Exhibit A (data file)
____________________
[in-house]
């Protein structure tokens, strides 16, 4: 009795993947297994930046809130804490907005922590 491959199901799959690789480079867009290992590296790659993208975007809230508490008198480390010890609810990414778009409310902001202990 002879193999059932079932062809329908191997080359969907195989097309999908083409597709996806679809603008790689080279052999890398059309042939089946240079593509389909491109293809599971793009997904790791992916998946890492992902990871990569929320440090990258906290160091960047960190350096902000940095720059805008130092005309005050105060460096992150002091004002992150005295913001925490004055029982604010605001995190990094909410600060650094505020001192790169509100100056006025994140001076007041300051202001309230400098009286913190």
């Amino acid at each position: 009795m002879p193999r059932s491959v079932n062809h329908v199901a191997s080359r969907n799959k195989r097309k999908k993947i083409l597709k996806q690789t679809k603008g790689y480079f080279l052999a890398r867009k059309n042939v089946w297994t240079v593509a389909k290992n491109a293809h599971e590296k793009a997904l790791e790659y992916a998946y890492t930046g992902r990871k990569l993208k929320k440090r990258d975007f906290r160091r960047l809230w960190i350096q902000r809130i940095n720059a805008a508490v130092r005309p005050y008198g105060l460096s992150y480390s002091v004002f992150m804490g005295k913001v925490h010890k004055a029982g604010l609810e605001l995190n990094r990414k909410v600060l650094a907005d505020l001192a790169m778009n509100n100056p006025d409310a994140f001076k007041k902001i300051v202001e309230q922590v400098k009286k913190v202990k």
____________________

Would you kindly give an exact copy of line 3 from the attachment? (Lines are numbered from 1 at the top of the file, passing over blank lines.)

């Amino acid at each position: 009795m002879p193999r059932s491959v079932n062809h329908v199901a191997s080359r969907n799959k195989r097309k999908k993947i083409l597709k996806q690789t679809k603008g790689y480079f080279l052999a890398r867009k059309n042939v089946w297994t240079v593509a389909k290992n491109a293809h599971e590296k793009a997904l790791e790659y992916a998946y890492t930046g992902r990871k990569l993208k929320k440090r990258d975007f906290r160091r960047l809230w960190i350096q902000r809130i940095n720059a805008a508490v130092r005309p005050y008198g105060l460096s992150y480390s002091v004002f992150m804490g005295k913001v925490h010890k004055a029982g604010l609810e605001l995190n990094r990414k909410v600060l650094a907005d505020l001192a790169m778009n509100n100056p006025d409310a994140f001076k007041k902001i300051v202001e309230q922590v400098k009286k913190v202990k």